The area of the former “New World”, an entertainment district of the monarchy at the gates of the city, is not only a residential area for the wealthy to this day – it is above all a walk-in museum of architecture and building history, but it was created in the parceled area in the piece of cake between Hietzinger Hauptstrasse and Lainzerstrasse between 1870 and the 1930s, some buildings that mark the departure of Vienna from the Wilhelminian era into classic modernism.
Under this motto, the Villa Beer in Wenzgasse can be visited this Saturday and Sunday with experts from the AzW. The garden is also open. Further visits are to follow.
Works by Adolf Loos and Josef Plecnik can be discovered in the territory of the “New World”. And the Villa Beer, which has been decaying for years and was realized by Oskar Wlach and Josef Frank between 1929 and 1931, is part of the “New World”. “Actually,” says the new owner of the villa, Lothar Trierenberg, “the villa was built exactly where the entrance area to the ‘New World’ was”. The trees in the garden of the villa tell a story that goes back well into the 19th century – and at the same time poses a problem for the historical substance, as the areas of the terrace in the garden are deeply rooted in the trees.
A dialogue with nature
“Frank”, says the design enthusiast Trierenberg, who among other things founded the well-known Vienna “das möbel” and the associated restaurant, “wanted to set the house in a dialogue with nature”. Frank emphasized a very clear distinction between inside and outside, but the different window scenarios and the nesting of the floors always directs the view outside – through very large panes or through the legendary “moon window” to Wenzgasse 8.
From Wenzgasse you could have a look at the increasingly sad state of this Landmark Buildings throw the classical modern. From the very beginning, Frank’s plant was under a bad luck: the industrial family Beer had taken over the building and had to pledge it to the bank as early as the 1930s. According to Trierenberg, the later owner family was smart enough after the war to offer it to the British for their zone of occupation immediately. And so the building became the headquarters of the British secret service in Austria – with a communication center built next door, which today belongs to a large Austrian telephone provider, but is actually also empty.
Photo gallery with 8 pictures
A dispute among the descendants ultimately led to the property being divided into two parts – and to its unfortunate condition up to now. Part of the villa was sold in 2008 – but shared use and thus revitalization of the villa could not be realized.
Buy from your heart and soul
“In 2020 the whole villa was on the market,” says Trierenberg, who, as he describes as a fan of classic design, had to strike immediately – despite the time to think about it, which actually wasn’t. Now the new owner is there with a property that represents something like a life’s work. Neither the federal government nor the city fought for the Villa Beer – probably also in the knowledge that the renovation of a building as a public authority can only fail or make mistakes, which in turn can easily be torn apart in the media.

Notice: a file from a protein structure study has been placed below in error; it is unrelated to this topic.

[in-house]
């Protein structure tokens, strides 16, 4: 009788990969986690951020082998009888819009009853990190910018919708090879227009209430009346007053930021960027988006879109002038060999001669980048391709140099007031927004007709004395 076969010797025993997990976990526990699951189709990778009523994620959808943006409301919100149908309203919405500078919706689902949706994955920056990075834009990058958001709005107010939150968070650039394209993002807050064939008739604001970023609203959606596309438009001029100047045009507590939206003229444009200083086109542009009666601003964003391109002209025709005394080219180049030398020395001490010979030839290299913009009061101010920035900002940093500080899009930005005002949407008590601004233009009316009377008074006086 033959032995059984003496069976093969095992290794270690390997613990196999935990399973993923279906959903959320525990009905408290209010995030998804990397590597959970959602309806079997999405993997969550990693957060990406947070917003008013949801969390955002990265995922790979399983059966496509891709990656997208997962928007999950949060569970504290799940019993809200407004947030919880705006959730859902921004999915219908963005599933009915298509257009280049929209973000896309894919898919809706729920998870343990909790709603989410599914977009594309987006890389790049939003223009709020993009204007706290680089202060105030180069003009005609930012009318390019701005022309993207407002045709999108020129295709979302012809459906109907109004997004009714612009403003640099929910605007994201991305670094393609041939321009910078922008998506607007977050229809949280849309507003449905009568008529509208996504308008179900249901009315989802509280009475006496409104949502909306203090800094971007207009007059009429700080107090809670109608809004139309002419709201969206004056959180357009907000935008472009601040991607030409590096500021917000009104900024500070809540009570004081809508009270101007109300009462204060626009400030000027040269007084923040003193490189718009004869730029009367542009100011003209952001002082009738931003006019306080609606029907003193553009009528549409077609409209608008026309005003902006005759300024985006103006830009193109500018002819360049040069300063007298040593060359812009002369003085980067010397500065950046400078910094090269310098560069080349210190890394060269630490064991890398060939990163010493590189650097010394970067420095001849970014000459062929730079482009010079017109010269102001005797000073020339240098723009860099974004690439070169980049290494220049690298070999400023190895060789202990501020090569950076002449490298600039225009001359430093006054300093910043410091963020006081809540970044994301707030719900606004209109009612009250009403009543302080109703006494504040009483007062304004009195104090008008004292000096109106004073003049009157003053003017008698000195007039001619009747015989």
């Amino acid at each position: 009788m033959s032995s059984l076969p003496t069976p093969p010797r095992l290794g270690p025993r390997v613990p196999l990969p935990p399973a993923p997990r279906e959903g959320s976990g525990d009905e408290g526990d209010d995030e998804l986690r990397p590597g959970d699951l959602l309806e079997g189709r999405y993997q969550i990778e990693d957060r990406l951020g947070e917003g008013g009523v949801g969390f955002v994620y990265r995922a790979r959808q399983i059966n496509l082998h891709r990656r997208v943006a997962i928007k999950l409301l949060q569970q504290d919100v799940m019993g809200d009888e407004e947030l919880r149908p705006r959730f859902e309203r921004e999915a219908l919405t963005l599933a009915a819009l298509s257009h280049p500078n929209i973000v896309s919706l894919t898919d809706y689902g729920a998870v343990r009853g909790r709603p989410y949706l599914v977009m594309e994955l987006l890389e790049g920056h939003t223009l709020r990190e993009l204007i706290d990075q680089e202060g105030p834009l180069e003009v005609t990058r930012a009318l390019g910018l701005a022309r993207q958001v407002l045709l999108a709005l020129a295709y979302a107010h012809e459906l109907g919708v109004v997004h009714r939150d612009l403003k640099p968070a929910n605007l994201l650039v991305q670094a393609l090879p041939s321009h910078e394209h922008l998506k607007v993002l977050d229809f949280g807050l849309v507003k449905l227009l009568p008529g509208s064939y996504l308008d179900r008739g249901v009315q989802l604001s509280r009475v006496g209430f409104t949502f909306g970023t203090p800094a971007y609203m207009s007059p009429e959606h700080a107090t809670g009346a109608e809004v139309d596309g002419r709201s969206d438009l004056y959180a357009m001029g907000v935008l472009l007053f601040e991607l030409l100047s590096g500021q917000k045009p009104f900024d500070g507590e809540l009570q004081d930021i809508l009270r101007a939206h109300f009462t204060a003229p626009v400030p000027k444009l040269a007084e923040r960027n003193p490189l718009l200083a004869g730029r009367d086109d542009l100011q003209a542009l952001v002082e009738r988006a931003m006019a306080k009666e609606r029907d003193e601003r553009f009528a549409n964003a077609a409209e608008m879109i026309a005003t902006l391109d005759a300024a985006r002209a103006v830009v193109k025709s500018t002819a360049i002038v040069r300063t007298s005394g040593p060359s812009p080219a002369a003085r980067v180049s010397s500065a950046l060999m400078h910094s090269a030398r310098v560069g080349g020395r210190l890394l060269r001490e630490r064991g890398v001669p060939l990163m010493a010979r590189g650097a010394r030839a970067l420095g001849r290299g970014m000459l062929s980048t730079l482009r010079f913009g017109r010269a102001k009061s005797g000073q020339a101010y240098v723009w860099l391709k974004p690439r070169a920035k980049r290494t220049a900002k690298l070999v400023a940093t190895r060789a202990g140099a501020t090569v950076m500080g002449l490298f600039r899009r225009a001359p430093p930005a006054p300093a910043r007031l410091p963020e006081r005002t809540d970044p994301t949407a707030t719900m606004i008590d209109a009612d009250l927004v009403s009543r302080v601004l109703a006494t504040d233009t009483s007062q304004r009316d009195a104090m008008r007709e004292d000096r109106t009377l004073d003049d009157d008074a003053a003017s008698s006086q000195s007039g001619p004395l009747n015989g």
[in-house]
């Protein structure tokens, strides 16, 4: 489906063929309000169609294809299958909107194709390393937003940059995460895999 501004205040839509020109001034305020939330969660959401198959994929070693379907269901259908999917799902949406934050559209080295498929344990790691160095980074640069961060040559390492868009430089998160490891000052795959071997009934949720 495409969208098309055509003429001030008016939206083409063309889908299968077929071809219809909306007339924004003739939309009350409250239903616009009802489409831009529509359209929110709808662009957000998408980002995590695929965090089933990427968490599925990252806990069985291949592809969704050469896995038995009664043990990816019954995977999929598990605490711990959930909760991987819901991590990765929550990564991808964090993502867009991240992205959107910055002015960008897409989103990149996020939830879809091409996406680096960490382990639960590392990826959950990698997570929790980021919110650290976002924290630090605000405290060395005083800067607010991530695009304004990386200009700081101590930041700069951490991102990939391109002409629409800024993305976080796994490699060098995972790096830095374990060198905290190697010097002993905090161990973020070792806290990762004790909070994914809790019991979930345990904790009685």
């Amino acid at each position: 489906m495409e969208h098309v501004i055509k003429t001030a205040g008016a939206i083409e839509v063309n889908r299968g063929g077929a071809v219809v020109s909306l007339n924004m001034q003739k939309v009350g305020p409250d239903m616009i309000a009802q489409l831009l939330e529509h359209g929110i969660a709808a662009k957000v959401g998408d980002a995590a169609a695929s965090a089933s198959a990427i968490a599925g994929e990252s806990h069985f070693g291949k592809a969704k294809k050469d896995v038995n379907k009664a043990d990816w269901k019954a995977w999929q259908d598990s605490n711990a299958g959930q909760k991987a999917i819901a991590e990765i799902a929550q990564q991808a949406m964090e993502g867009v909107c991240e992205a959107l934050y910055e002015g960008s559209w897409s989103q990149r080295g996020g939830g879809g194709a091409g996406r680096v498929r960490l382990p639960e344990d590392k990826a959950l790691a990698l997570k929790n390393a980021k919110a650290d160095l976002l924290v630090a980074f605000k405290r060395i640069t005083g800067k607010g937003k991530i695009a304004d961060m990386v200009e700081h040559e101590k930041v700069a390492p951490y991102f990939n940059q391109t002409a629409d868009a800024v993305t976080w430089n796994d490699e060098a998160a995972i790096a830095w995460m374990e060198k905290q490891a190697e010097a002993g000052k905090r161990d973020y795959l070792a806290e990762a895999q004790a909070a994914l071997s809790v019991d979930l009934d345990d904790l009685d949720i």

The spatial experience with Josef Frank
In the last few years, the only thing that has remained is the activism, which the Architekturzentrum Wien is passionately pursuing, to allow the public to take a look at the property on selected days. “Everyone who was in here immediately succumbed to the spatial feeling of this exhibit,” says Trierenberg. As often as possible, as now this weekend as part of the AzW “Alle Frank” campaign, Trierenberg wants to open its house – and increasingly raise awareness. The renovation will then begin next year, says Trierenberg, who is currently subjecting the building to an extensive inspection between the monument protection requirements.
A base renovation for the exhibit is just as important as the renovation of the windows and the facade with its cast concrete elements that have become porous. “The roof,” says the Josef Frank lover, “is thankfully ok”. Otherwise, the following applies to him during the renovation: as gently as possible – and as much preservation of the many details as possible.
Photo gallery with 14 pictures
Different usage scenarios
Trierenberg has different models of use after the renovation in mind. A museum business with a partner such as AzW, MAK or the Historisches Museum. Or alone. Trierenberg would like to turn the bedrooms on the upper floor into three apartments that can be used and rented temporarily. “Anyone who rents here should also be able to go down to the villa after the museum closes and experience the rooms,” says Trierenberg, who focuses on charity in all his activities.
As he says, he wants to uphold the work of Frank, who fled the Nazis to Sweden and started a second career there. A combination of the work on the Villa Beer with the conception of the Werkbundsiedlung, which Frank helped to design and completed at the same time as the Villa Beer, is also conceivable for him.
Photo gallery with 9 pictures
Trierenberg does not want a museum with historical furniture “which one is then not allowed to use”. “But”, he adds, “as much as possible preservation of Frank’s work in these rooms”, that is his goal.
If all goes well, Villa Beer could be a museum with the intended use in 2024. Until then, other buildings in the area could be described and explored as part of an architecture walk. Just a course through the neighboring Beckgasse reveals insights into the building history of the turn of the century – and many a renovation case.